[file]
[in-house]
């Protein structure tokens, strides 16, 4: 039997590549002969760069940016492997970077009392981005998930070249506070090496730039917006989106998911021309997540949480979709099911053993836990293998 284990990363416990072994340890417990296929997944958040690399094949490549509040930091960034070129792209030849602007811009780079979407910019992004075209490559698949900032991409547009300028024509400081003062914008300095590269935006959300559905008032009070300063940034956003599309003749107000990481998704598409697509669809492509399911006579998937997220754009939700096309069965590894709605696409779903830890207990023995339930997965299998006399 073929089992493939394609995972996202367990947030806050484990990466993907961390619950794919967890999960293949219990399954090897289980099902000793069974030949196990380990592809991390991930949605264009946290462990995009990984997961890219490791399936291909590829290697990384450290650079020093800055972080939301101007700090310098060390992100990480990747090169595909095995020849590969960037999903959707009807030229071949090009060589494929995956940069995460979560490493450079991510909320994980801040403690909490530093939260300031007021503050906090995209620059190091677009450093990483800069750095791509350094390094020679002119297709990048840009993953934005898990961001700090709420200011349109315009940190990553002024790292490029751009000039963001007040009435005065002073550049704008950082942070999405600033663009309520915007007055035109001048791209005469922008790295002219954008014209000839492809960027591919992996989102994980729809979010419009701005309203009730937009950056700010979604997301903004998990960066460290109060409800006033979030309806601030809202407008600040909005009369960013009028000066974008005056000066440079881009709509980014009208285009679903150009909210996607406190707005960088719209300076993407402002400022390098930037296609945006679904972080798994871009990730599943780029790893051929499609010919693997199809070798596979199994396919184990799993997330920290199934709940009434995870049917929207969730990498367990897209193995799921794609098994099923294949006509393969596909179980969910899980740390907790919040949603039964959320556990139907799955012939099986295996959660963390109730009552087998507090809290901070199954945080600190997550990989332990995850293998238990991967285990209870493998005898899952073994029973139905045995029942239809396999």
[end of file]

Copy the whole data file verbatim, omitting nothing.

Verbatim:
[in-house]
């Protein structure tokens, strides 16, 4: 039997590549002969760069940016492997970077009392981005998930070249506070090496730039917006989106998911021309997540949480979709099911053993836990293998 284990990363416990072994340890417990296929997944958040690399094949490549509040930091960034070129792209030849602007811009780079979407910019992004075209490559698949900032991409547009300028024509400081003062914008300095590269935006959300559905008032009070300063940034956003599309003749107000990481998704598409697509669809492509399911006579998937997220754009939700096309069965590894709605696409779903830890207990023995339930997965299998006399 073929089992493939394609995972996202367990947030806050484990990466993907961390619950794919967890999960293949219990399954090897289980099902000793069974030949196990380990592809991390991930949605264009946290462990995009990984997961890219490791399936291909590829290697990384450290650079020093800055972080939301101007700090310098060390992100990480990747090169595909095995020849590969960037999903959707009807030229071949090009060589494929995956940069995460979560490493450079991510909320994980801040403690909490530093939260300031007021503050906090995209620059190091677009450093990483800069750095791509350094390094020679002119297709990048840009993953934005898990961001700090709420200011349109315009940190990553002024790292490029751009000039963001007040009435005065002073550049704008950082942070999405600033663009309520915007007055035109001048791209005469922008790295002219954008014209000839492809960027591919992996989102994980729809979010419009701005309203009730937009950056700010979604997301903004998990960066460290109060409800006033979030309806601030809202407008600040909005009369960013009028000066974008005056000066440079881009709509980014009208285009679903150009909210996607406190707005960088719209300076993407402002400022390098930037296609945006679904972080798994871009990730599943780029790893051929499609010919693997199809070798596979199994396919184990799993997330920290199934709940009434995870049917929207969730990498367990897209193995799921794609098994099923294949006509393969596909179980969910899980740390907790919040949603039964959320556990139907799955012939099986295996959660963390109730009552087998507090809290901070199954945080600190997550990989332990995850293998238990991967285990209870493998005898899952073994029973139905045995029942239809396999």